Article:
Whenever I hear someone speak of needing “me-time” I find myself bristling. I was analyzing this reaction yesterday as I read yet another article advising me about my needs as a mother. Why do I immediately suppress an eye-roll when I hear this term? I’m not opposed to having time in which I choose what I do. I have “me-time” when I work out at 5:15am. I have “me-time” when I brew the first cup of coffee & curl up in my rocking chair with my Bible and journal. I have “me-time” when I have a hot date with my husband. I have boundaries. I believe it’s essential to be healthy regardless of my role in life: to eat healthy and consistently, to exercise, to spend time at the Lord’s feet, & to have a growing marriage. So in this sense I suppose I’m an advocate for “me-time”.
Then it struck me. It’s the way I have heard “me-time” used, not the actual time of me being by myself. This is best illustrated by a moment this summer in which I noticed the contrast. To celebrate my birthday (& celebrate for the first time in over 5 years none of us was nursing a newborn) my sister Jasmine, my cousin Sommer, and I had a weekend at my Dad’s timeshare in Desert Canyon, WA. We were lying by the pool with our coffees when a group of people our age showed up. My sister knew one of the women so we started talking with them. The woman said, “So cool you get a girl weekend! Isn’t it so great to escape the kids? Oh-my-gosh I just so need these breaks or I go crazy!” They then proceeded to haul out their cooler of beers, stack of trashy magazines, and sat at the pool making fun of their husbands.
We looked at each other and my sister said, “I don’t feel that way at all. I’m not escaping anything.” It was an A-ha! Moment for me. We weren’t at Desert Canyon because we felt like “I need to get away so I can do what I need, want, etc.” or “I want to be ‘myself’ & I need to go somewhere else for that”. We’ve never thought, “I need to remember who I was before kids” (side note: seriously, if raising children makes you forget ‘who you are’, you had a pretty shaky identity to begin with.)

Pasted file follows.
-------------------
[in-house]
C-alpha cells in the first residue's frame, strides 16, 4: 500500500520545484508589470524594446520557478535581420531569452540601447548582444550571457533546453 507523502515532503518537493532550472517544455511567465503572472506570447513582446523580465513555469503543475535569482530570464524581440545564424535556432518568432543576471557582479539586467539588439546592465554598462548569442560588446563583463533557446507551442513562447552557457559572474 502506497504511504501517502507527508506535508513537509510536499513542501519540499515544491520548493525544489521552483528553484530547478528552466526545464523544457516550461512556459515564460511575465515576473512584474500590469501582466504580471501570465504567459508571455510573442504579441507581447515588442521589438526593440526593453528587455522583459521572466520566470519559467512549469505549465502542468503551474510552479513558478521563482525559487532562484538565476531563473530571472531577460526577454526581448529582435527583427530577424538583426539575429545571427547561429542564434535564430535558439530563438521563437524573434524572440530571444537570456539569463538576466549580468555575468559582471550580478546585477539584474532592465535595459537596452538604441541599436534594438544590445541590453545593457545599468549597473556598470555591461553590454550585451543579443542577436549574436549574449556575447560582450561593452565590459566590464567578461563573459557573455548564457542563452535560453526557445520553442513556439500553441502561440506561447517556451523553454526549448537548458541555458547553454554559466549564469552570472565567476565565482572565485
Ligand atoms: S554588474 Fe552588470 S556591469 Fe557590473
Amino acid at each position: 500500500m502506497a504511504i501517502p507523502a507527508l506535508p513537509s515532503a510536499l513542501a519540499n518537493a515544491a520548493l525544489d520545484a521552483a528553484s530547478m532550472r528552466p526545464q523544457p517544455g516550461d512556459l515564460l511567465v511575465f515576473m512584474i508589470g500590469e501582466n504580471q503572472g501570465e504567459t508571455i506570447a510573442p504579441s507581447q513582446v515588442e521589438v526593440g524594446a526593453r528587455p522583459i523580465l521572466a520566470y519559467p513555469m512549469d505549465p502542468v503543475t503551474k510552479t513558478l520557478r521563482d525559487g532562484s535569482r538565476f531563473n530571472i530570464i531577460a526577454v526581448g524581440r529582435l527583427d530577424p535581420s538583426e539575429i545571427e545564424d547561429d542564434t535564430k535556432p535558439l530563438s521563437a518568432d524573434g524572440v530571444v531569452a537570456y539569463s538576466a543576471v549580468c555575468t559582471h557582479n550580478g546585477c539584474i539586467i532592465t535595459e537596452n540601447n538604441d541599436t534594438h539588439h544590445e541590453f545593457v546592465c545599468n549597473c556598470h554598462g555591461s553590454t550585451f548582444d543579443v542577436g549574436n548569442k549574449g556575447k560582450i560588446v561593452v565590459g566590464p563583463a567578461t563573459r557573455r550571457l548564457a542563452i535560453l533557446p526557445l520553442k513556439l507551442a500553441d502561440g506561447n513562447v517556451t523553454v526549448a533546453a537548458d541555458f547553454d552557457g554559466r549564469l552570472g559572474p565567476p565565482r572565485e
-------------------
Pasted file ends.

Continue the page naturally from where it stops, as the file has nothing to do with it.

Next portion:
We had a ‘girl’s weekend’ to share our lives and have companionship. We went to expose the deep parts of our lives, and to pray boldly in faith over each other’s needs. A big part of why being together is edifying and challenging is opportunity talk about what God is calling us to; in marriage, in raising children, in our own surrendering to Him. We also happened to go out to dinner, get some tanning accomplished, and laugh hysterically during our not-actually-slumbering party.
The bottom line for me is the goal. The goal isn’t that I escape- the goal is to equip. If I have time for myself I don’t want to waste it on frivolous things that make me come home resenting my responsibility instead of embracing it. I want new tools in the way I relate to S., the way I love my kids and pursue Christ. My gauge in getting away is the way I return. Do I come back wanting more “me-time”, feeling entitled and unsatisfied in my role at home or do I come back ready to delve into my calling?
Our self-indulgent American culture is not where I look to be a good parent. I am bombarded by messages: “you owe it to yourself” “you should be happy…you deserve this.” “Have you had your break today?” Advertisers love these kinds of lies that get us to spend time seeking superficial happiness. We get this bloated sense of self that makes us completely delusional about what parenting should look like. We get confused about what our legitimate needs are because we are clouded by what we think is owed to us. I'm not opposed to spa days, working outside the home, to having other interests aside from parenting. I am opposed to using these things as a way to escape, a way to indulge narcissistic whims.